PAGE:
I’m not entirely sure; perhaps it’s because we address our fears in our fiction, and write them out. Another reason is probably wider than just the horror genre – writing’s a solitary profession, so we welcome a chance to interact when it comes. It’s always nice to get a chance to meet up with others who are interested in the same things, get what the writing life is like and enjoy chatting about it. When you add to that the fact that, outside the horror genre, horror is looked at as ‘weird’, it’s no surprise we like to get together.

How do you determine success for yourself?

I think on a personal level, hearing that someone’s really loved a story or an anthology is the best feeling – the thing that makes me feel a project is a success. Obviously it’s nice to place a piece of work with a publisher and get paid for it, we all need to pay the bills, but there’s nothing like getting a comment on social media or an email from someone saying how much they’ve enjoyed something you’ve done; how much it meant to them.

Other than WIHM which is an amazing month for female horror writers, how do you feel other women can best support each other in this genre?

I think the same principles apply as in any sphere; raise each other up, celebrate each other’s successes, spread the word where you can – not just in WIHM but all year round. For example, in every anthology I edit, I make sure the author list is representative, including a fair number of women; the HWA runs something called The Seers Table, to promote diversity including on basis of gender.

Where did you discover your love for all things that go bump in the night, or splat on the walls?

I’ve told this story many times now – I discovered an anthology called Thin Air, edited by Alan C. Jenkins in the school library when I was nine, and took it out every week for two years. When I left, the boy and girl who’d come top that year got to choose a book from the library as their prize, and it was no surprise to anyone that I chose that one. I still have it, and still love it. It’s a huge anthology of horror, containing so many of the classics: ‘The Monkey’s Paw’ by W.W. Jacobs; ‘The Yellow Wallpaper’ by Charlotte Perkins Gilmore; ‘The Treasure of Abbott Thomas’ by M.R. James; ‘William Wilson’ by Edgar Allan Poe’… so many more. That set me firmly on the path of horror fiction, and it’s still my first love.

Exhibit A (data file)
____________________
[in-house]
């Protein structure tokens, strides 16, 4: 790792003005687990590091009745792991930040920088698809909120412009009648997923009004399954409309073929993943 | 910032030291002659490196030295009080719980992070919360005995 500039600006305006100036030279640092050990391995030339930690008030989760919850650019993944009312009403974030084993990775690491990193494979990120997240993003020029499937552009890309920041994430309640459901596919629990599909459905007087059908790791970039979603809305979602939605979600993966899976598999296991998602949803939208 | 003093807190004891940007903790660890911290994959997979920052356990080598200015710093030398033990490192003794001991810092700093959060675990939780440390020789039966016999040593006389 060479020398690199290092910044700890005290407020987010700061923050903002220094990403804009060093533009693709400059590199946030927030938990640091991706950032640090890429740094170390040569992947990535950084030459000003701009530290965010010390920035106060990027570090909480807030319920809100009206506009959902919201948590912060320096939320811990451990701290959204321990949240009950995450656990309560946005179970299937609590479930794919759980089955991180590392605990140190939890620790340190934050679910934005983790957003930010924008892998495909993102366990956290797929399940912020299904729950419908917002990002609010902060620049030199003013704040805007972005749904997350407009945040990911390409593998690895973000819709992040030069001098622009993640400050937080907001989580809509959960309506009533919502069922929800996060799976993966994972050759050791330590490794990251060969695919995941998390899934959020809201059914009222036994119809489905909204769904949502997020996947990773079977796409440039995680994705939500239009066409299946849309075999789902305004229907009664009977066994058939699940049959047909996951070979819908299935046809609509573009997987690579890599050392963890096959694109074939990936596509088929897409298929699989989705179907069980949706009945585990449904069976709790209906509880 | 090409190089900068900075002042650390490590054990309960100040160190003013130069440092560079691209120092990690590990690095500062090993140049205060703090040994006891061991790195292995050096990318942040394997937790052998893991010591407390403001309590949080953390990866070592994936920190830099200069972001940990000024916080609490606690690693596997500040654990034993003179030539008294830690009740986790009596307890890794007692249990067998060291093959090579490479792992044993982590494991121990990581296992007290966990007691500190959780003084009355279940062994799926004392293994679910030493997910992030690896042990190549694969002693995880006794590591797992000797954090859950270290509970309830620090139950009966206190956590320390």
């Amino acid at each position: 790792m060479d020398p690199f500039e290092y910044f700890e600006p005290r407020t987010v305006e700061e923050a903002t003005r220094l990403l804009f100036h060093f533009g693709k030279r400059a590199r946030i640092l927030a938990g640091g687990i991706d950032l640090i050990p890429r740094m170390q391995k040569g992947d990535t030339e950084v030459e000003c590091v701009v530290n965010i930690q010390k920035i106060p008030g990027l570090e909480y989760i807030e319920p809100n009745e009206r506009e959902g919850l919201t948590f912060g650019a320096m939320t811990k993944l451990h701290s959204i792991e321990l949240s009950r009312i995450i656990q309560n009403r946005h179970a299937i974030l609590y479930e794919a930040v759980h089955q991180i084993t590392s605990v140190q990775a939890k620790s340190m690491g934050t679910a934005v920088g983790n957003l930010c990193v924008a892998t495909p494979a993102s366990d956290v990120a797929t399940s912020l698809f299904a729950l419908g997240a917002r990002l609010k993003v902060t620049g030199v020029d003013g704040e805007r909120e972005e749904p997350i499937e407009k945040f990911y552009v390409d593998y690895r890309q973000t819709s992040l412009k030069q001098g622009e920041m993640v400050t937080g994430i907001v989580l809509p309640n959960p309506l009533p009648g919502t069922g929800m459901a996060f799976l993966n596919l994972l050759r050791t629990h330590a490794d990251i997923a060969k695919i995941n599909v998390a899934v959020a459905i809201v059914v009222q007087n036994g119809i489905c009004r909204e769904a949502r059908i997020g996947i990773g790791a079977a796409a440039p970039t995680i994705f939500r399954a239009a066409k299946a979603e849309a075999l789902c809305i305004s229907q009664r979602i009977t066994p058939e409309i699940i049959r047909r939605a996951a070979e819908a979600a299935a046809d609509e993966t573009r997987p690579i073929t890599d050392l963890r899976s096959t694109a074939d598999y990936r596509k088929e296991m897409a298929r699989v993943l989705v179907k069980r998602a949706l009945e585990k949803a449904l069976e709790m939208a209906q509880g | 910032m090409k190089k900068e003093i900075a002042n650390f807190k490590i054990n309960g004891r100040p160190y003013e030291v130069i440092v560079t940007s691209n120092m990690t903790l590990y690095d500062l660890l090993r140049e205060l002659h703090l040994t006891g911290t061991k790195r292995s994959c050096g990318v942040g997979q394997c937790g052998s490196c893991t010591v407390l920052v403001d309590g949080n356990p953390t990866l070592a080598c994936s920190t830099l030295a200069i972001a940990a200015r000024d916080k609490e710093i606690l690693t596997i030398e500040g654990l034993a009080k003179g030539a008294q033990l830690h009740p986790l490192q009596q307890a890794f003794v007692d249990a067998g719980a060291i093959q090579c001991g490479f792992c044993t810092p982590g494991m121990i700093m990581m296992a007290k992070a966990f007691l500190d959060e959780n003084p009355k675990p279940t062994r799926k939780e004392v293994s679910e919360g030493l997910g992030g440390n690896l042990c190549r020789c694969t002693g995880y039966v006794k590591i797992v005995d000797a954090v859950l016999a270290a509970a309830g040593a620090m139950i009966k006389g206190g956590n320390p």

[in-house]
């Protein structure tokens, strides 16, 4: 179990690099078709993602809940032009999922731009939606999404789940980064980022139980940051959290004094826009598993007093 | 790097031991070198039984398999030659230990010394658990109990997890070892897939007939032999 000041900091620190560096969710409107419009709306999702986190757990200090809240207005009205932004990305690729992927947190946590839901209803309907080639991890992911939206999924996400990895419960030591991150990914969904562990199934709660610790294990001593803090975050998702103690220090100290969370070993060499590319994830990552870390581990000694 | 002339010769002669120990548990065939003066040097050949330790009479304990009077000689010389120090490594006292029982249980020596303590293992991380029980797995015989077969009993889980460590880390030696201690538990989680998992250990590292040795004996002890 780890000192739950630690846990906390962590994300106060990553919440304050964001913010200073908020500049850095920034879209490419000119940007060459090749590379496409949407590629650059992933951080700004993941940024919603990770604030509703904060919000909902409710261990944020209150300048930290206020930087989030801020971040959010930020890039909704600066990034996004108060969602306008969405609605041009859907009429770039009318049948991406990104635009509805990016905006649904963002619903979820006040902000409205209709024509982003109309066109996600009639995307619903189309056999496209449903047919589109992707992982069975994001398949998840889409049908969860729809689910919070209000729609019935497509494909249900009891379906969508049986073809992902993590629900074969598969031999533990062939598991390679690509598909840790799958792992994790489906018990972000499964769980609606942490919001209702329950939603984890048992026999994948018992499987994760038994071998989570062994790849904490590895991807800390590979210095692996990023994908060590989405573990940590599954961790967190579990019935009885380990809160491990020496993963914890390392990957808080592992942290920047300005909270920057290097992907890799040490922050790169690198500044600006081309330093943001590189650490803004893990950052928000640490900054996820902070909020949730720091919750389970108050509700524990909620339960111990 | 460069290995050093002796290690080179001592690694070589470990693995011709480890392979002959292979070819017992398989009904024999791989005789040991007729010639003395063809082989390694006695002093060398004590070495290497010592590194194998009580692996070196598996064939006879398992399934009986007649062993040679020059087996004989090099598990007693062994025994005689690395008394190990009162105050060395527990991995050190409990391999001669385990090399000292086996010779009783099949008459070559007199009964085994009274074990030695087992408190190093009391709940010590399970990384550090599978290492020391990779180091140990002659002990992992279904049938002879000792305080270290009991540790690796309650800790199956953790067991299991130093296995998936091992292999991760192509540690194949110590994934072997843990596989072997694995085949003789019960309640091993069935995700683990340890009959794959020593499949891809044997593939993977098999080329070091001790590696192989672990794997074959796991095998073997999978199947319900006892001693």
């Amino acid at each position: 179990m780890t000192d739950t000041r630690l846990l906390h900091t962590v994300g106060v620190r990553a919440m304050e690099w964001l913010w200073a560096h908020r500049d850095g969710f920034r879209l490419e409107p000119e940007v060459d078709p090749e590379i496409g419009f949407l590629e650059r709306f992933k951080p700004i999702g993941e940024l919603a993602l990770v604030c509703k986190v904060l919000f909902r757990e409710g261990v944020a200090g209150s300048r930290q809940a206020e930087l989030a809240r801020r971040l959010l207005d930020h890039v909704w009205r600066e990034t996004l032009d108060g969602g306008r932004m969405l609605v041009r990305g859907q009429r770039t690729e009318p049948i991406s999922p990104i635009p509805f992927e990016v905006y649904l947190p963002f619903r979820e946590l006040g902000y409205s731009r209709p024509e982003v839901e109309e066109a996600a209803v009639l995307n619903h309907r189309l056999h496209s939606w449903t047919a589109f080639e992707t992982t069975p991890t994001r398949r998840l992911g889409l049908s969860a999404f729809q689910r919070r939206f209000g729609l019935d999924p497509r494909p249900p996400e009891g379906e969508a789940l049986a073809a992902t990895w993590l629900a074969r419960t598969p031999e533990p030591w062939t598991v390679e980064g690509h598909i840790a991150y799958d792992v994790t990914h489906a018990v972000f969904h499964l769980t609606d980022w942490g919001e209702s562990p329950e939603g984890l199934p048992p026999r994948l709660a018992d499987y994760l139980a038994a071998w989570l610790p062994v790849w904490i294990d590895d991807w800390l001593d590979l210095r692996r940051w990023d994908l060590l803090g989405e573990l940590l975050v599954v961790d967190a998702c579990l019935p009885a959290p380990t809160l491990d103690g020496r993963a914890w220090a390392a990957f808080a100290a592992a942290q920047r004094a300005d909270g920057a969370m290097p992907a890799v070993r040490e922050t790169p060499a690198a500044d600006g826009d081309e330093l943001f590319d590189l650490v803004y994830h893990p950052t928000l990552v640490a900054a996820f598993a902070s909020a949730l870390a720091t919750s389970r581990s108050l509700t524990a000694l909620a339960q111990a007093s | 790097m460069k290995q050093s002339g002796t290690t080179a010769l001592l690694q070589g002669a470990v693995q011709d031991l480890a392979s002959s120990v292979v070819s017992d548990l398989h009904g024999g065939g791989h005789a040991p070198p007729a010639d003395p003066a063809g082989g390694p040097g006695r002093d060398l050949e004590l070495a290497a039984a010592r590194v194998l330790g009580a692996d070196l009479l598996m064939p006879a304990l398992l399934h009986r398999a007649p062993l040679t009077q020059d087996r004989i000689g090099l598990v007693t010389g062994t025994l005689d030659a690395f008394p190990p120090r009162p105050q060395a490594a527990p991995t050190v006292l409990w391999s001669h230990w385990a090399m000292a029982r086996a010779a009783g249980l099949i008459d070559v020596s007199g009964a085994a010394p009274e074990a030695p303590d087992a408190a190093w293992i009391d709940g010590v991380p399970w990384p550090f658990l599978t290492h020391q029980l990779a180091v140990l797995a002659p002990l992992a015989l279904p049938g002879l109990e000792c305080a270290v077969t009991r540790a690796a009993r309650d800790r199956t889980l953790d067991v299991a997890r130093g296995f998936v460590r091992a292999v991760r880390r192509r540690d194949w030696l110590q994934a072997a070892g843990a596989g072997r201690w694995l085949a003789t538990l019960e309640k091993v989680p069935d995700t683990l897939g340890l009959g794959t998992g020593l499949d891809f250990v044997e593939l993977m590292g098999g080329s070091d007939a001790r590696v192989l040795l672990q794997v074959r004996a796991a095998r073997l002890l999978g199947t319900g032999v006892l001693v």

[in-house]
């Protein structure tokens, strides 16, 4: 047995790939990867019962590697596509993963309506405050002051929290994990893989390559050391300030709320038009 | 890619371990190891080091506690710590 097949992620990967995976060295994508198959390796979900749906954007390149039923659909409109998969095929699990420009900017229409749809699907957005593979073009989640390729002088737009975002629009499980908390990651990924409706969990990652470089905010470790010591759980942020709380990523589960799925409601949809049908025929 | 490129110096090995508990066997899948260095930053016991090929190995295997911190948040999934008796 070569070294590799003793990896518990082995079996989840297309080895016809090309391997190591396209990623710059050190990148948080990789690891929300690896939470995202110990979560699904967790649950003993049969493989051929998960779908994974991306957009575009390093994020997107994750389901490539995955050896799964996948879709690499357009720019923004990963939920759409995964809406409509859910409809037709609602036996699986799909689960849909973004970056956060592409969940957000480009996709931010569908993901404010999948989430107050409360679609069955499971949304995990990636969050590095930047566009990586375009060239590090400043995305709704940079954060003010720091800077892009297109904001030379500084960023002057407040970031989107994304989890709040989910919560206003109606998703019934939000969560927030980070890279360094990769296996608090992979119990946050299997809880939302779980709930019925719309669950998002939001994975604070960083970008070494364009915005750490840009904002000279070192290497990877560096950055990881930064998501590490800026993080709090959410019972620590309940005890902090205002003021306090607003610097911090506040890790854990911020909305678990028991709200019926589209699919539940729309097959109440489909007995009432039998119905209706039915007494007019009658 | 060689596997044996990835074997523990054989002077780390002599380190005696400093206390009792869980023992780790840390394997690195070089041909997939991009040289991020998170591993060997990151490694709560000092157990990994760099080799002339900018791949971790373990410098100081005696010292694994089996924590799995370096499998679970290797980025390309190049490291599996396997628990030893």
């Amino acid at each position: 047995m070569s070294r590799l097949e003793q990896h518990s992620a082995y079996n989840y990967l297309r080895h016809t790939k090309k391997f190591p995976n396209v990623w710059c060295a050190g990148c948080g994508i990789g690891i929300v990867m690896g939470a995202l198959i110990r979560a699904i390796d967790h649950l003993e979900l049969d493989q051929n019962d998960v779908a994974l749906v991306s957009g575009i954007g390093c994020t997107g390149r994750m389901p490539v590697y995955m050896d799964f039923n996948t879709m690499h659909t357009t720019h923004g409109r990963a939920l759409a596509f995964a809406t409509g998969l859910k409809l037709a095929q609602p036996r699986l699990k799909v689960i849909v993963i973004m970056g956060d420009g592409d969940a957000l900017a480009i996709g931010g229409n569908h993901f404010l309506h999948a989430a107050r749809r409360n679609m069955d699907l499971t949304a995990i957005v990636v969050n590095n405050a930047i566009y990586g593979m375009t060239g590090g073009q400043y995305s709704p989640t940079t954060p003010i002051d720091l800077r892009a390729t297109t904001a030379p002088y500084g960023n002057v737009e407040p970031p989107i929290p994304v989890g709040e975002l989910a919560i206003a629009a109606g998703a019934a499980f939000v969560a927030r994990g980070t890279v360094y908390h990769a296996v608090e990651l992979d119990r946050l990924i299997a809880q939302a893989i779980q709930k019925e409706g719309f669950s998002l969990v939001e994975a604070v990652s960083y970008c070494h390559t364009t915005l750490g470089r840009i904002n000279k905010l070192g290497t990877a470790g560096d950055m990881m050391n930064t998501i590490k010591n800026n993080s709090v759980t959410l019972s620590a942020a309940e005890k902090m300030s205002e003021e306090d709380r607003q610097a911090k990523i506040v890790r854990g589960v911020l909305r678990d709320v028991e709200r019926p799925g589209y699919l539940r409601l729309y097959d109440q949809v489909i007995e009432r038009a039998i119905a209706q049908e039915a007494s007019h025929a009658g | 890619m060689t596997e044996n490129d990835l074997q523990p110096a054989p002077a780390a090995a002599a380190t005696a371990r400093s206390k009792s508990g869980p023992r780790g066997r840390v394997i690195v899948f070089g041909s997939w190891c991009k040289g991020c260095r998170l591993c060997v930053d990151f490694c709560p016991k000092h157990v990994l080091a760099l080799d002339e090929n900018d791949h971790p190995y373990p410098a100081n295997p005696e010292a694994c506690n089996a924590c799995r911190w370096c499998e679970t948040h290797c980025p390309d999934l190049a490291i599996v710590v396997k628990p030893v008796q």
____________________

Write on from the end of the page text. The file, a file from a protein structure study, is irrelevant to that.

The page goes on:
Want to find out more abut Marie? So do I. Links below, after a very impressive Bio.

Marie O’Regan is an award-nominated author and editor, based in Derbyshire. She’s the author of three collections: Mirror Mere (2006, Rainfall Books); In Times of Want (2016, Hersham Horror Books), and The Last Ghost and Other Stories, (2019, Luna Press), as well as a novella, Bury Them Deep (2017, Hersham Horror Books), and her short fiction has been published in genre magazines and anthologies in the UK, US, Canada, Italy, and Germany, including Best British Horror 2014, Great British Horror: Dark Satanic Mills (2017), and The Mammoth Book of Halloween Stories (2018). She was shortlisted for the British Fantasy Award for Best Short Story in 2006, and Best Anthology in 2010 (Hellbound Hearts) and 2012 (Mammoth Book of Ghost Stories by Women). She and her co-editor were also shortlisted for the 2019 Shirley Jackson Award for Best Anthology and the British Fantasy Award for Best Anthology for Wonderland (Titan Books). Her genre journalism has appeared in magazines like The Dark Side, Rue Morgue and Fortean Times, and her interview book with prominent figures from the horror genre, Voices in the Dark, was released in 2011. An essay on “The Changeling” was published in PS Publishing’s Cinema Macabre, edited by Mark Morris. She is co-editor of the bestselling Hellbound Hearts, Mammoth Book of Body Horror, A Carnivàle of Horror – Dark Tales from the Fairground, Exit Wounds, Wonderland and Trickster’s Treats #3, plus the editor of bestselling The Mammoth Book of Ghost Stories by Women and Phantoms. She is Co-Chair of the UK Chapter of the Horror Writers’ Association, and is also the Managing Editor of Absinthe Books, an imprint of PS Publishing. Marie is represented by Jamie Cowen of The Ampersand Agency.

Marie’s website is, and you can also find her on Facebook at, on Twitter @Marie_O_Regan and on Instagram @marieoregan8101